Tom Clancy's Ghost Recon® Breakpoint Beta2019-9-8-0-15-23I never felt stuck when playing the beta. I never felt lucky. I surveyed the area, made plans, and executed them with little to no surprise. And that’s a good thing. I don’t like it when I take the time to form a plan and it just falls apart for some stupid reason. I enjoy the methodical, calculated approach that allows me as the player to feel like a spec ops agent rather than a thug. The gameplay is clean and reliable. The character development system works, though it could have slightly clearer explanations. I often found myself wondering what certain stats represented because just about everything in the game is represented with non-text symbols and the occasional abbreviation rather than clearly written out explanations. This was true for a number of weapons related things. The game makes a lot of assumptions about your previous experience playing shooters. For instance, I like to use a sniper rifle in most shooting games. But I don’t know much about guns in general and don’t play many shooting games. So while I knew right away that SNR meant sniper rifle in the weapons list, I had no idea what DMR meant. Looking at it I thought it was a sniper rifle, but officially it’s classified as a “designated marksman rifle” in the game. I had to Google it to learn that. This should be written out in the game somewhere. Even a digital manual in game would be fine. The same goes for those weapons stat symbols. Without a legend, I was making assumptions about what I thought they meant. This was one of my only complaints about the entire beta.

Tom Clancy's Ghost Recon® Breakpoint Beta2019-9-7-23-55-37While the game wasn’t built for playing with others, the multiplayer system works fine. I wasn’t able to try the PVP mode because it wouldn’t load for quite some time until I gave up. But I did try the campaign with a single additional player. Though many will not agree, I feel like playing with another player detracted from my overall experience. During this co-op session, we used the text chat instead of mics. The text chat is way more accessible from a menu navigation standpoint than in other Ubisoft multiplayer games I’ve played on PC. Playing with even just one other player makes a huge difference combat wise. The two of us stormed a facility and easily dominated it by using natural strategy. I found a high point and sniped while he played the ground and drew everyone into my killzone. It was beautiful. It was artistic. It was organized. It was fun. It was a bit too easy. Whereas in Wildlands I have died multiple times while playing with a four man squad (me plus three AI). In Breakpoint, the two of us had no problem storming that base, or anything else. The only two times we died during our session was when I was completely out of ammo and couldn’t find a refill, and when we went up against two ridiculously over powered tank drones. They were so over powered that we managed to die even though we rolled up in a literal tank. While I’m fine with feeling OP in games, I do feel like groups of players will feel the game is too easy.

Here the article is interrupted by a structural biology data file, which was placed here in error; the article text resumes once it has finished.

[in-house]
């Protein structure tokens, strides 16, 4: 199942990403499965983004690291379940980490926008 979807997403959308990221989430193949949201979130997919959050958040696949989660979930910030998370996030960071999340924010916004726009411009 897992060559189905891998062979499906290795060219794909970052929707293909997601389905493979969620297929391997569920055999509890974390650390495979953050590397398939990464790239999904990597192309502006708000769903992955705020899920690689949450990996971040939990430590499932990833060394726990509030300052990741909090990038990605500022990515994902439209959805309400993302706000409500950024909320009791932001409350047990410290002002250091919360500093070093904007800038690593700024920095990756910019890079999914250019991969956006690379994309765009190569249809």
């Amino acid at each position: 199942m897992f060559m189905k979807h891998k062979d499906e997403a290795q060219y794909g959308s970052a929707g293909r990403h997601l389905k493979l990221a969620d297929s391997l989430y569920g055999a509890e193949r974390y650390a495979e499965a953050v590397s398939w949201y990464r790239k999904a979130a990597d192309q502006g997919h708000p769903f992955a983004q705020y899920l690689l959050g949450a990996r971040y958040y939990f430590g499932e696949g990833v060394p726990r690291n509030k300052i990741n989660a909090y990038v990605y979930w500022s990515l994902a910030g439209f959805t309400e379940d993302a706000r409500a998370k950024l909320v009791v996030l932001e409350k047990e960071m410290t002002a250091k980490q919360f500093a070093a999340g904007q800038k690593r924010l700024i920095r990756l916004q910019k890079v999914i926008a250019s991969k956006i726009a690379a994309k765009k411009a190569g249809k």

Tom Clancy's Ghost Recon® Breakpoint Beta2019-9-8-1-34-46One of the worst aspects of playing with another random player was how this affected the map and navigation aspects of the gameplay. One of the coolest mechanics in Breakpoint is the maps system. In Wildlands, you are handed points of interest on a map. You go to those points and then they reveal other points with missions or special objectives/items. It’s textbook open world Ubisoft and it works fine. But it’s super unrealistic in the fact that the map means absolutely nothing. It’s just a platform to tell you which way to travel and where to fast travel to. In Breakpoint, you have to actually read the map. You aren’t given specific locations from finding intel. Instead you use intel to gather information about the whereabouts of locations based on map landmarks which you then have to find on the map and explore in game to ultimately find your target locations. This was so cool for me. The clues are clear but subtle in nature. They use landmarks and directions like “north of snake river”. Then you mark a point on your map north of the river manually and have to go there. But that doesn’t mean you’ve found your objective. You’re just in the vicinity of it.

Tom Clancy's Ghost Recon® Breakpoint Beta2019-9-7-15-16-51The game makes you actually explore the area and locate what you’re looking for like you would in real life. That’s actually how I found the first base I stormed accidentally. My objective was near there and when I was exploring I found a base. I thought that was the objective and cleared it out only to discover that it wasn’t my objective at all. While that would probably annoy some players, I thought it was extremely realistic and made the game way more interesting. But unless you’re playing with people who aren’t ahead of you in the game, this aspect of the gameplay is lost. The guy I played with was way ahead of me. I don’t even know why he was playing with me at all. My gear score was at like 19 while his was at 45. He had already cleared pretty much everything in the beta. This meant that every time I initiated a new objective, he already knew where it was. He would just mark it on the map for us and fly a helicopter there. That’s really realistic in a shared intel sort of way. And it’s very efficient when you aren’t in the mood to explore. But the fact that I was losing out on the exploration aspect of the game by playing with him made me want to play the entire game solo.